After spending years in academic research, Justin Knight wanted the skillset to share interesting insights from data. He dabbled in experimental data-driven artwork, then officially transitioned into the data science industry by attending Springboard’s online data science bootcamp. After honing data science skills like SQL, Spark, and D3.js at Springboard, Justin tells us how his final project helped him land a job as the Principal Data Scientist at Nielsen, where he helps improve business practices for Coca-Cola!
What's your pre-Springboard story?
I have a bachelor's degree in psychology and a Ph.D. in cognitive psychology with an emphasis in cognitive neuroscience from the University of Georgia. I studied EEG (Electroencephalography), which measures brain waves and how it relates to different cognitive processes like memory. I really enjoyed the research, and continued studying EEG in my Postdoc at the University of California, Davis, along with functional magnetic resonance imaging research (fMRI), also relating to human memory.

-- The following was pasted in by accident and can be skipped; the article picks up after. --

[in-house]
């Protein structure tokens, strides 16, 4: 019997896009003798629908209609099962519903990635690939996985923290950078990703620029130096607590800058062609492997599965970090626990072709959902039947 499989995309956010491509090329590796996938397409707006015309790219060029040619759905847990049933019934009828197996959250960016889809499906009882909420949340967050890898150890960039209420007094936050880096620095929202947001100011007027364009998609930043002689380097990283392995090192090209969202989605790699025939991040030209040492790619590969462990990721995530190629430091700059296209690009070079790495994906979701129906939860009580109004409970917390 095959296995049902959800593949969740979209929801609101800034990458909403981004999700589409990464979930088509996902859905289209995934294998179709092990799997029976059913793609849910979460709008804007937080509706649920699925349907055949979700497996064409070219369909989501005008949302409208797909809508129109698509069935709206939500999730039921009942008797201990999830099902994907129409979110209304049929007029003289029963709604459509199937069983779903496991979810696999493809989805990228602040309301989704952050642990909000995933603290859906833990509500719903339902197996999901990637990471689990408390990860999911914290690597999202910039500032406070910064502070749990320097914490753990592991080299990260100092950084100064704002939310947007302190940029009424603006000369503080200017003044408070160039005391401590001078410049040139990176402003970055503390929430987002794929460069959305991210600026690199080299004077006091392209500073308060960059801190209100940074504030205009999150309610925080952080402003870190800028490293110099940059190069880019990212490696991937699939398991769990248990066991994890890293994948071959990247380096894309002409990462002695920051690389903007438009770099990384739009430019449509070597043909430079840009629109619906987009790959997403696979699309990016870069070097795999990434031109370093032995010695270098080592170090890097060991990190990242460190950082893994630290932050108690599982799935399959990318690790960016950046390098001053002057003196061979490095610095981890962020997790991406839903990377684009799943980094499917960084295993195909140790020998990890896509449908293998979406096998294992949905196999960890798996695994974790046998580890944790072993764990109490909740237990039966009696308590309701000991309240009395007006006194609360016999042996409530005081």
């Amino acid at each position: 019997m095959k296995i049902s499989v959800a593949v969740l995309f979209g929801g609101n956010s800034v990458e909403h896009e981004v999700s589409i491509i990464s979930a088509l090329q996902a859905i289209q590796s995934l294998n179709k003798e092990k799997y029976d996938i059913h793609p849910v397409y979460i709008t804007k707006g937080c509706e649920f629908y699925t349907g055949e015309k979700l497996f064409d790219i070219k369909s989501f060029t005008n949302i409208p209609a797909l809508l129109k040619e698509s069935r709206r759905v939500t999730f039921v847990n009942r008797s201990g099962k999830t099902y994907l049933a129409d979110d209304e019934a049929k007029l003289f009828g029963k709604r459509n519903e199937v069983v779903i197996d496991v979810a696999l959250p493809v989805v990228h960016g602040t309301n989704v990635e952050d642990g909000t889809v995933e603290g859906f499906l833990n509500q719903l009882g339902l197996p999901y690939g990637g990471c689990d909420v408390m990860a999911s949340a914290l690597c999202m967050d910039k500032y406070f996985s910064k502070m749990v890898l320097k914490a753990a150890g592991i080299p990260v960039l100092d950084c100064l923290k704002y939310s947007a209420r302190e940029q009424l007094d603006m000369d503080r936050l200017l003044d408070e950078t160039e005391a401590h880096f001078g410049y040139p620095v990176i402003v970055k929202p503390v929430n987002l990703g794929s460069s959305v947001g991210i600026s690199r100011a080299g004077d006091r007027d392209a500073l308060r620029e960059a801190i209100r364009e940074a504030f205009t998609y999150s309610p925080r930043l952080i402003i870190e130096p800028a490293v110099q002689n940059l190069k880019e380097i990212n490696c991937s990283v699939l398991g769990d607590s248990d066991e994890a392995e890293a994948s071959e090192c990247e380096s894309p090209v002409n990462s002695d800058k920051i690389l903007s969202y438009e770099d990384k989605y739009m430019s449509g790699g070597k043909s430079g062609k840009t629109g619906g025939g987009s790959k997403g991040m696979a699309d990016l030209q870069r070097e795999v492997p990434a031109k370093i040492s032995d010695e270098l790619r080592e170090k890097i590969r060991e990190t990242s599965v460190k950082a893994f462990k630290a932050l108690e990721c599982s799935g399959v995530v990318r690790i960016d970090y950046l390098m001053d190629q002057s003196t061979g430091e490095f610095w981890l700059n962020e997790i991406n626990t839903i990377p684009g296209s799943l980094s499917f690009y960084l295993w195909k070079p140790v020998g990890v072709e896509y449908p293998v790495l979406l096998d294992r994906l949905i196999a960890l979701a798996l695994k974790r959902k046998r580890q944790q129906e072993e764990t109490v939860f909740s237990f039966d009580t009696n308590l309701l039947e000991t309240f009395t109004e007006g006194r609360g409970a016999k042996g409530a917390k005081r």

In my research, I worked with large amounts of data and enjoyed data analysis. After my Postdoc, I went on to do a research assistant professorship at the University of Georgia where I worked with people with schizophrenia and bipolar disorder to understand how their brain rhythms are different from people without those disorders.
Why did you decide to transition out of academia and into Data Science?